So, start by imagining the life you would prefer - you don't have to know how yet, you just have to start entertaining an image of the positive change you seek.
Obviously, there's a lot more to this, but this is one good starting point.
Another reader wrote:
I don't know if I found your article helpful in that I was looking for more of a roadmap. I work as a marketing specialist for a chemical company.. I am not necessarily unhappy but yearn to do something different. My problem is that my children are young, 5 and 9, and my mother is in the earliest stages of Alzheimer's. I don' really have much time for myself and my life takes a back seat to everyone else's. I have to work. Plus my father is crazy.
Help me. Where can I start?
This is a different example of circumstances and responsibilities conspiring to create another form of being trapped. If this sounds familiar, the best advice I can offer is to hang in there, keep asking yourself questions which focus you on awareness of your own experience, what you might prefer, and on choices you can make for yourself. Even if the choices are small ones at first, at least they are choices you can make.
Here's a real life example for which I am eternally grateful:
My wife was raised in the projects in Toronto, single parent home, often without much in the way of food or clothing. She did not attend college and yet went on to become Director of Marketing for a multinational computer company. From there, she left to start her own marketing consulting business.
Continuing to follow her dreams with each choice she made, she then went on to write and publish a novel chronicling her life's lessons in a book, The Land Beyond The Clouds. While it was written for young adults, many parents have found the messages compelling and applicable to their own lives.
In preparing for this article, I asked her how she got from A to B along the way. Her answer: she kept following her passion, making choices that were "right" in the moment, serving as best she could, staying open to new information, new experiences and new choices. She endured many bumps and bruises along the way, to be sure. And, yet, she would say she kept making the best choices she could in the moment, knowing that with each choice would could new learning and more choices.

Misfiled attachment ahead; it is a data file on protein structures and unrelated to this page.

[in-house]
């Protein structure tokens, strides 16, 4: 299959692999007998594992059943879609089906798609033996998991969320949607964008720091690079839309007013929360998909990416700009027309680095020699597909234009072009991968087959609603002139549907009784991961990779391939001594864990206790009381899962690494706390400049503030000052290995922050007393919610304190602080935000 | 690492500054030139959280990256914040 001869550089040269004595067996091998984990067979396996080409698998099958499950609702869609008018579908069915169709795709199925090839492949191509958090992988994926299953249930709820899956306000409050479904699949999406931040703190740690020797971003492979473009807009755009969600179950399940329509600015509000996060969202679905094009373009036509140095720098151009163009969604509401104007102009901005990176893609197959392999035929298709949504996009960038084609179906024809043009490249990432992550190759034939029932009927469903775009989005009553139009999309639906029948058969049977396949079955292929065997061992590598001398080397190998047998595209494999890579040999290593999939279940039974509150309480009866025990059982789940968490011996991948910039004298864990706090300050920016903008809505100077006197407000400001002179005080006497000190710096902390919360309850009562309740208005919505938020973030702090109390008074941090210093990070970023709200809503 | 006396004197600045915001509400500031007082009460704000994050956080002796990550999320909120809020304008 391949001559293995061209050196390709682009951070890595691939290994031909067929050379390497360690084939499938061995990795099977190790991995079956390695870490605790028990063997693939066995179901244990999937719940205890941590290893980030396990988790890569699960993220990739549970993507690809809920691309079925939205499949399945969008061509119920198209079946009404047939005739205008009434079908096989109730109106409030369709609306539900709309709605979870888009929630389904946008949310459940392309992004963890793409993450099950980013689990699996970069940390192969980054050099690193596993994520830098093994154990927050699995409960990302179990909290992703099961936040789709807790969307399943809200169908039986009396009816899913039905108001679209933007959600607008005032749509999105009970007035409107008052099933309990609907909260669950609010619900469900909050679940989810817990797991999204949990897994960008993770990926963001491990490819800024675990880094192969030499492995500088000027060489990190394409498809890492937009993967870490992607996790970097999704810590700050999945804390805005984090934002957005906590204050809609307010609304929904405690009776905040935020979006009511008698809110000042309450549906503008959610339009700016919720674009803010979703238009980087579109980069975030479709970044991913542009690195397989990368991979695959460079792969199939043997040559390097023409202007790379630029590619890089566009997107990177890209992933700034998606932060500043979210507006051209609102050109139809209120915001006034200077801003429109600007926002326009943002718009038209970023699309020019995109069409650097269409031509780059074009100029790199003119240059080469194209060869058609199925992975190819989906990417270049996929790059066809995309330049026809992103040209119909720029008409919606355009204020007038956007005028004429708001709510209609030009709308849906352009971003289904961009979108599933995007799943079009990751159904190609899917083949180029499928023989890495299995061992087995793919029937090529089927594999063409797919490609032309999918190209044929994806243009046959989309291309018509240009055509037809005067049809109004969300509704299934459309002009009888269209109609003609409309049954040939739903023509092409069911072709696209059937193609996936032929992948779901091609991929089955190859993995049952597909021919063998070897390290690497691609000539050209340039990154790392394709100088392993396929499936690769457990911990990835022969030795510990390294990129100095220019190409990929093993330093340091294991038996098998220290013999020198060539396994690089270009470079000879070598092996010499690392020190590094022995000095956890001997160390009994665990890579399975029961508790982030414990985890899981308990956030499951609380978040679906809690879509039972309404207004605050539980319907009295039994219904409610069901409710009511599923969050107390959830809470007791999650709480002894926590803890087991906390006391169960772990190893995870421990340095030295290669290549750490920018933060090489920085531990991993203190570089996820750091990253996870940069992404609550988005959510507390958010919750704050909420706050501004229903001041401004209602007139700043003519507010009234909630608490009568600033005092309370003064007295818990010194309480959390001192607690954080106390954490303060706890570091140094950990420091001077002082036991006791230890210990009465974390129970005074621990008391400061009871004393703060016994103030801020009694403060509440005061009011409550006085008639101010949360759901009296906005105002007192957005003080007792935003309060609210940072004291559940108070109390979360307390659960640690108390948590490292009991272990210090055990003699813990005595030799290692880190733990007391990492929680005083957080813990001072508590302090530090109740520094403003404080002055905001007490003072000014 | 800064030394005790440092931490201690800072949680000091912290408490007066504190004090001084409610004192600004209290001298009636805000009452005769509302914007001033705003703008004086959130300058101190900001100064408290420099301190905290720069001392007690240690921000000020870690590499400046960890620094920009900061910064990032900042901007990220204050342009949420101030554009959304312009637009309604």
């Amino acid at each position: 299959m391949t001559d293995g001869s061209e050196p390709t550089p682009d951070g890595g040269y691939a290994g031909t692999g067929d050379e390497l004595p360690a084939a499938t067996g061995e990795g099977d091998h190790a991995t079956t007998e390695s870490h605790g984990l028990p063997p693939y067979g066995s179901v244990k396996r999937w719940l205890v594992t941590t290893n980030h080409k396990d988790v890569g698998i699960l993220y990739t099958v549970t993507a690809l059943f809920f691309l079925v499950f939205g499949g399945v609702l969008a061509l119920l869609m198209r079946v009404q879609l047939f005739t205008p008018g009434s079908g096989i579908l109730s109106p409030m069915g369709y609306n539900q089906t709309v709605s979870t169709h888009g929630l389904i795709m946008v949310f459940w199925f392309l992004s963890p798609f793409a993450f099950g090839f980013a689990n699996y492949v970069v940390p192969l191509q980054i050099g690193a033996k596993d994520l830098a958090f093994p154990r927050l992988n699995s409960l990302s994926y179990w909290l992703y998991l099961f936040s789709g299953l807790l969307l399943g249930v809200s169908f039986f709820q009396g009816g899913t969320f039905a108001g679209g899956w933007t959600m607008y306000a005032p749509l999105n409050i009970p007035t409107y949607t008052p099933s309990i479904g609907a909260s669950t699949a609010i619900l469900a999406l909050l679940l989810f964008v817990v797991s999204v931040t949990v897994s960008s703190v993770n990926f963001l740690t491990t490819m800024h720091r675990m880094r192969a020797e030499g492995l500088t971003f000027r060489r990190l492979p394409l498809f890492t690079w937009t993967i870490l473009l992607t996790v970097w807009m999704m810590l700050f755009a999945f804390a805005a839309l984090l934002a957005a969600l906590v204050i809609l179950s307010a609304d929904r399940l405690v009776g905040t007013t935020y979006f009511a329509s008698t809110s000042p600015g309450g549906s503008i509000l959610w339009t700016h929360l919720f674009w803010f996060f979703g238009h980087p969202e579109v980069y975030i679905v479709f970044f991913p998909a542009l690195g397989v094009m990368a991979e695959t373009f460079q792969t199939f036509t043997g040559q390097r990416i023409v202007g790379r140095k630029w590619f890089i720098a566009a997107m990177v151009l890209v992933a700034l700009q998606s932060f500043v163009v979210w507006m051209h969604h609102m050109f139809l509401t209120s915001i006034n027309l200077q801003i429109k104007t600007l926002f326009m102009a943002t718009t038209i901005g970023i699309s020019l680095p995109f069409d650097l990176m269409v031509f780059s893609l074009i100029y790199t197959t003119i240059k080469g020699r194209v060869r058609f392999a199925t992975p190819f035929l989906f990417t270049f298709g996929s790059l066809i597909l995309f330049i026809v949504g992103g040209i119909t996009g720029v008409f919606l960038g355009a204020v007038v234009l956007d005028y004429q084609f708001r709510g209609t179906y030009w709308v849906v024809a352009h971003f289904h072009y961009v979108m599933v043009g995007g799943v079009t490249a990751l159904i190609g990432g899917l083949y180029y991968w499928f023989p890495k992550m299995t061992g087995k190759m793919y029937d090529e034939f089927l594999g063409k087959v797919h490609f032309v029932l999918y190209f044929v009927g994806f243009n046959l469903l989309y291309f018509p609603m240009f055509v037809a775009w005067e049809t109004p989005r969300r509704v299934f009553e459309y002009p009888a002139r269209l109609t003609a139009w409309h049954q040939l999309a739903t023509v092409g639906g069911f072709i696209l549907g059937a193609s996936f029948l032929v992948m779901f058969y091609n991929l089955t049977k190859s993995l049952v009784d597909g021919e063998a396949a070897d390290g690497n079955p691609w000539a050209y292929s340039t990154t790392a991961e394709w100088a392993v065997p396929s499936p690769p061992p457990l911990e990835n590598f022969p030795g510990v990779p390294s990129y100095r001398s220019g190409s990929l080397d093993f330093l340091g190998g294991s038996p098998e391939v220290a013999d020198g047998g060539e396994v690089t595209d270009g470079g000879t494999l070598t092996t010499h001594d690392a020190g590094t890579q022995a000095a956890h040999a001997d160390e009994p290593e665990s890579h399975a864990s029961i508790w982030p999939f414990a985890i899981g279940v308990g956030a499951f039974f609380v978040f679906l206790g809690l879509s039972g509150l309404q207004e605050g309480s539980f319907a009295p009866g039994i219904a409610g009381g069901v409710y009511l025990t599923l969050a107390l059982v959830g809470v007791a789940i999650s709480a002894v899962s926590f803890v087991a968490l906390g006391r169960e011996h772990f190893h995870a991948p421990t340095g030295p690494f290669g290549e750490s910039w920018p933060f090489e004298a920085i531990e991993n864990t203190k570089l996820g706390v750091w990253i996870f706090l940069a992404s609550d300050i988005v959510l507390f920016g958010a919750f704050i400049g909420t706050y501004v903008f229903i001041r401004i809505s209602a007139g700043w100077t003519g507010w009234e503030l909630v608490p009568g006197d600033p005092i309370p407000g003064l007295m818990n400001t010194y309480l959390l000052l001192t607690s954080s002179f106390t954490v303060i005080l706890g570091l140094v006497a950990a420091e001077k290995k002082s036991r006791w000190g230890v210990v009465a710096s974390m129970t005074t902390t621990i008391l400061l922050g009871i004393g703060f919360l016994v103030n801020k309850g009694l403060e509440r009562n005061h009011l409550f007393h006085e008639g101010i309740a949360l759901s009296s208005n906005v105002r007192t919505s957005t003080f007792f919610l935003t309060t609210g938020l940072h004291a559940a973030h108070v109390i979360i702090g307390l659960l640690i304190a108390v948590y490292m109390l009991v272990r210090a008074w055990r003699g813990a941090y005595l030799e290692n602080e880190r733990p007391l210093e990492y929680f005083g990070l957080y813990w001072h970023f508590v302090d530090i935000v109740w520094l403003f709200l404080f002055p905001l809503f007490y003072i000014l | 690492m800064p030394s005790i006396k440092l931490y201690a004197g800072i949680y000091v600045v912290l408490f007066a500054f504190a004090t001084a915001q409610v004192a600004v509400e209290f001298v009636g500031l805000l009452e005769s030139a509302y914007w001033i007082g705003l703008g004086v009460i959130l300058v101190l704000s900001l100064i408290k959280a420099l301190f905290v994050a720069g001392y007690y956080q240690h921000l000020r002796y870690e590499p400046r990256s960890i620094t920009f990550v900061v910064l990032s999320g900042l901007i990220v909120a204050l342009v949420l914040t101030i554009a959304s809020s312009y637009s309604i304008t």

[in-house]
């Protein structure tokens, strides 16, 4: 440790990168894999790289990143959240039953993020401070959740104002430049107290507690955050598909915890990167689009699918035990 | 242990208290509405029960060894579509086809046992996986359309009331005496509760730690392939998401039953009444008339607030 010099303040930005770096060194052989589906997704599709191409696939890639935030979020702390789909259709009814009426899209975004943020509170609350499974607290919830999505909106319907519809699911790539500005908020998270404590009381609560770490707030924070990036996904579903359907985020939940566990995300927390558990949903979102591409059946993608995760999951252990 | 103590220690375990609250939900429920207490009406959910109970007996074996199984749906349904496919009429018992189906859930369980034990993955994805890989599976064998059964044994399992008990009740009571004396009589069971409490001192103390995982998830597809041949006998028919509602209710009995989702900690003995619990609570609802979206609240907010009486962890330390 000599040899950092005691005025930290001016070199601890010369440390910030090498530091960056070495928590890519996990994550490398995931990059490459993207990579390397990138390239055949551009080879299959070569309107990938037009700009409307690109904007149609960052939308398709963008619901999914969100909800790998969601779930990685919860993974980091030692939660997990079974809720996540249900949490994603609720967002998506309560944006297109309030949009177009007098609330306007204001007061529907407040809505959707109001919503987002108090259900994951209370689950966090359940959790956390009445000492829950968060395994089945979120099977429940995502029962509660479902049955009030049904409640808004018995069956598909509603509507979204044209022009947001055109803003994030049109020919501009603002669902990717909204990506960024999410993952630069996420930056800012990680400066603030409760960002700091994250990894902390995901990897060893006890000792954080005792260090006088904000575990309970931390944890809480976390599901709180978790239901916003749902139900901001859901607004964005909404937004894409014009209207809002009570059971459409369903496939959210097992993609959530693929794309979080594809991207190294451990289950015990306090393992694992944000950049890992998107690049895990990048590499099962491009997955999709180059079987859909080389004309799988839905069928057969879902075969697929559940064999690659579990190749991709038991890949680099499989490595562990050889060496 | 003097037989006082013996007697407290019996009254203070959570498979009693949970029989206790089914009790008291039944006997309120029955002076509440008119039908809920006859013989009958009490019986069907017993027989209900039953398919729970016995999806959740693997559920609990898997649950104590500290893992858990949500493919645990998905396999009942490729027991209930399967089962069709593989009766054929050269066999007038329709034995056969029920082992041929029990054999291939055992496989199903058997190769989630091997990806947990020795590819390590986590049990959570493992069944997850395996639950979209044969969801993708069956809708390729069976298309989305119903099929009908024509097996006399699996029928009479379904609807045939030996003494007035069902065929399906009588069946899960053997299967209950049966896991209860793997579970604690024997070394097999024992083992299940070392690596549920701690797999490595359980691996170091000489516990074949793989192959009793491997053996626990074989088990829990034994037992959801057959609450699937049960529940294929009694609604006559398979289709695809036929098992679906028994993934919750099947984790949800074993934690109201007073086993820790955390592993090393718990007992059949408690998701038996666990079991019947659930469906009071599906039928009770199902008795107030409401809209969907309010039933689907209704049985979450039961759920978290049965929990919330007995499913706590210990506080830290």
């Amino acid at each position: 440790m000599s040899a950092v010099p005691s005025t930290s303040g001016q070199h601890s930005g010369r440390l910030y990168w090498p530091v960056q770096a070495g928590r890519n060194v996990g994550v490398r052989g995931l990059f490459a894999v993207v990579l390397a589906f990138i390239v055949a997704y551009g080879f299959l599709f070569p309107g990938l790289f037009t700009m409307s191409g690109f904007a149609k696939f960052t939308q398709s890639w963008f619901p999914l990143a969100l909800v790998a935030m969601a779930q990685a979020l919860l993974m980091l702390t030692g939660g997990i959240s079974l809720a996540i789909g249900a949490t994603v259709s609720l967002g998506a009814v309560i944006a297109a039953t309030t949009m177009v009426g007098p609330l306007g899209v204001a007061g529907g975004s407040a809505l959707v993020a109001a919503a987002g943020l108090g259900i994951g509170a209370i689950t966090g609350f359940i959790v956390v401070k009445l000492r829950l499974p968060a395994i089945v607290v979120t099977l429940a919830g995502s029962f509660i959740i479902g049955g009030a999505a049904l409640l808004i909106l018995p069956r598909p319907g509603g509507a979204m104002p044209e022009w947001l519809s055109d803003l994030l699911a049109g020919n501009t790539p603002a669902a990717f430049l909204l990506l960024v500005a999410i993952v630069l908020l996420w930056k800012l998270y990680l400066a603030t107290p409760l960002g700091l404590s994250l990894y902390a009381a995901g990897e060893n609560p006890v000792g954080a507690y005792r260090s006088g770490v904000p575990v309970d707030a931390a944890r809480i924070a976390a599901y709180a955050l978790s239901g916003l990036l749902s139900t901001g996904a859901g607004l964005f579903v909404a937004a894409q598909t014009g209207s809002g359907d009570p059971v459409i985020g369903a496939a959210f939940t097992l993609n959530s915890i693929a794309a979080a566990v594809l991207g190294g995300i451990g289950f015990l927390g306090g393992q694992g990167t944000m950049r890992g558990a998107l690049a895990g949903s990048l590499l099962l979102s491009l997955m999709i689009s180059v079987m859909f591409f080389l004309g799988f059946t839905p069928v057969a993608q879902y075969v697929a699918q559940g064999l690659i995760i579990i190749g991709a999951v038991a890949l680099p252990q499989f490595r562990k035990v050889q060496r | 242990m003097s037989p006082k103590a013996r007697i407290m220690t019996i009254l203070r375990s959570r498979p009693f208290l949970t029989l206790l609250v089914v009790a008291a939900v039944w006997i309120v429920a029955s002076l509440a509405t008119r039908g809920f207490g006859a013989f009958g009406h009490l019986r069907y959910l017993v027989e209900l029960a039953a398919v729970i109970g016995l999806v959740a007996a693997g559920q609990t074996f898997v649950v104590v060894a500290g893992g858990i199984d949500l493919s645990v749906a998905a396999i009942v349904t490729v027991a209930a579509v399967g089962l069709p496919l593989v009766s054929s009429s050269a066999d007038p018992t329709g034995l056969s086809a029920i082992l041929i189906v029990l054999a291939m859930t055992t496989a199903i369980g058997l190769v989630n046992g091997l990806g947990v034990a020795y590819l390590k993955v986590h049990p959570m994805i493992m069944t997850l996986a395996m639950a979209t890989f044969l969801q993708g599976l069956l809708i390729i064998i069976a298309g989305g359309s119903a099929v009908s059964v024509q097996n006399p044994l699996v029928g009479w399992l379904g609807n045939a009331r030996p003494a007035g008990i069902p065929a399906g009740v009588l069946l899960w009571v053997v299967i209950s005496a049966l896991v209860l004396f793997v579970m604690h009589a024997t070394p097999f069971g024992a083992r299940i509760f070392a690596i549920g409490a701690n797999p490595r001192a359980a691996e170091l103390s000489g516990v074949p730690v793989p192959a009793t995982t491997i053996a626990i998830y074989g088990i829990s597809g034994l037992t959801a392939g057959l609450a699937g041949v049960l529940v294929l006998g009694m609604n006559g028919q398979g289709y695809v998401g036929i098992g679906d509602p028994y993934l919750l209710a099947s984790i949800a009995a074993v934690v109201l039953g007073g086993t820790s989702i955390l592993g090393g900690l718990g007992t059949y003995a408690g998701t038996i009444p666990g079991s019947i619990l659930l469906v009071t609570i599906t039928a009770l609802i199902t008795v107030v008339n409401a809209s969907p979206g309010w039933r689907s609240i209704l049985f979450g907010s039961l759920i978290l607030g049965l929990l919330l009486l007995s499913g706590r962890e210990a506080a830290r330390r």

Notice the stories you tell yourself about why life is limiting you rather than how you are limiting yourself. Notice whether you are making choices that move you forward, or simply keep you stuck in the "same old, same old." She could have kept herself trapped in the story of broken home, life in the projects, and lack of education. I am so grateful she chose to keep moving forward!
And, if you are looking for a more inspired life, one with a higher level of aspiration and alignment with your higher purpose, then keep that in mind! Even if you don't know what it is that you actually want, specifically, you can still keep the focus on a life of meaning, fulfillment, inspiration and purpose.
Remember, the source of inspiration you seek is already inside you. It has probably whispered to you dozens of times. Are you listening? Are you willing to take the next step, even if it doesn't seem clear how it will produce the results you seek.
There's more to come on this theme. Please let me know your thoughts, questions, concerns or suggestions, either by leaving a comment below, or by sending me an email.
I'd love to hear from you. Please do leave a comment here or drop me an email at Russell (at) russellbishop.com.
If you want more information on how you can apply this kind of reframing to your life and to your job, about a few simple steps that may wind up transforming your life, please download a free chapter from my book, Workarounds That Work. You'll be glad you did.
Russell Bishop is an educational psychologist, author, executive coach and management consultant based in Santa Barbara, Calif. You can learn more about my work by visiting my website at www.RussellBishop.com. You can contact me by e-mail at Russell (at) russellbishop.com.